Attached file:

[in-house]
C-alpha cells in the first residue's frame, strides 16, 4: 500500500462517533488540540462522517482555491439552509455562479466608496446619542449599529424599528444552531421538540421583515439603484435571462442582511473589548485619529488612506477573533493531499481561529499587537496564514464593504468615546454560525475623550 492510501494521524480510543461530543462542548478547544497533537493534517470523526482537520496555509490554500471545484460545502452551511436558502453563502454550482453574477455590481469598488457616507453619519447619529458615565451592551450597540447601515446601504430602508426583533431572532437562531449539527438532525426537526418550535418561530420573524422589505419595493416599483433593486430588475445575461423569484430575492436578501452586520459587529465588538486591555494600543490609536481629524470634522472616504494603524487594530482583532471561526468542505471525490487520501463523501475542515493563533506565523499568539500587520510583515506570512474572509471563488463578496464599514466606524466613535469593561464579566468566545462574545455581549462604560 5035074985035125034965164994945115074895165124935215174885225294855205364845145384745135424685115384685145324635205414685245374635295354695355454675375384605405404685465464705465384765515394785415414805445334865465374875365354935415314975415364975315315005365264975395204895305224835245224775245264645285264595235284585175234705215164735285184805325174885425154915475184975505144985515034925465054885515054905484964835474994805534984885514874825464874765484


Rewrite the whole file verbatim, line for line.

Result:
[in-house]
C-alpha cells in the first residue's frame, strides 16, 4: 500500500462517533488540540462522517482555491439552509455562479466608496446619542449599529424599528444552531421538540421583515439603484435571462442582511473589548485619529488612506477573533493531499481561529499587537496564514464593504468615546454560525475623550 492510501494521524480510543461530543462542548478547544497533537493534517470523526482537520496555509490554500471545484460545502452551511436558502453563502454550482453574477455590481469598488457616507453619519447619529458615565451592551450597540447601515446601504430602508426583533431572532437562531449539527438532525426537526418550535418561530420573524422589505419595493416599483433593486430588475445575461423569484430575492436578501452586520459587529465588538486591555494600543490609536481629524470634522472616504494603524487594530482583532471561526468542505471525490487520501463523501475542515493563533506565523499568539500587520510583515506570512474572509471563488463578496464599514466606524466613535469593561464579566468566545462574545455581549462604560 5035074985035125034965164994945115074895165124935215174885225294855205364845145384745135424685115384685145324635205414685245374635295354695355454675375384605405404685465464705465384765515394785415414805445334865465374875365354935415314975415364975315315005365264975395204895305224835245224775245264645285264595235284585175234705215164735285184805325174885425154915475184975505144985515034925465054885515054905484964835474994805534984885514874825464874765484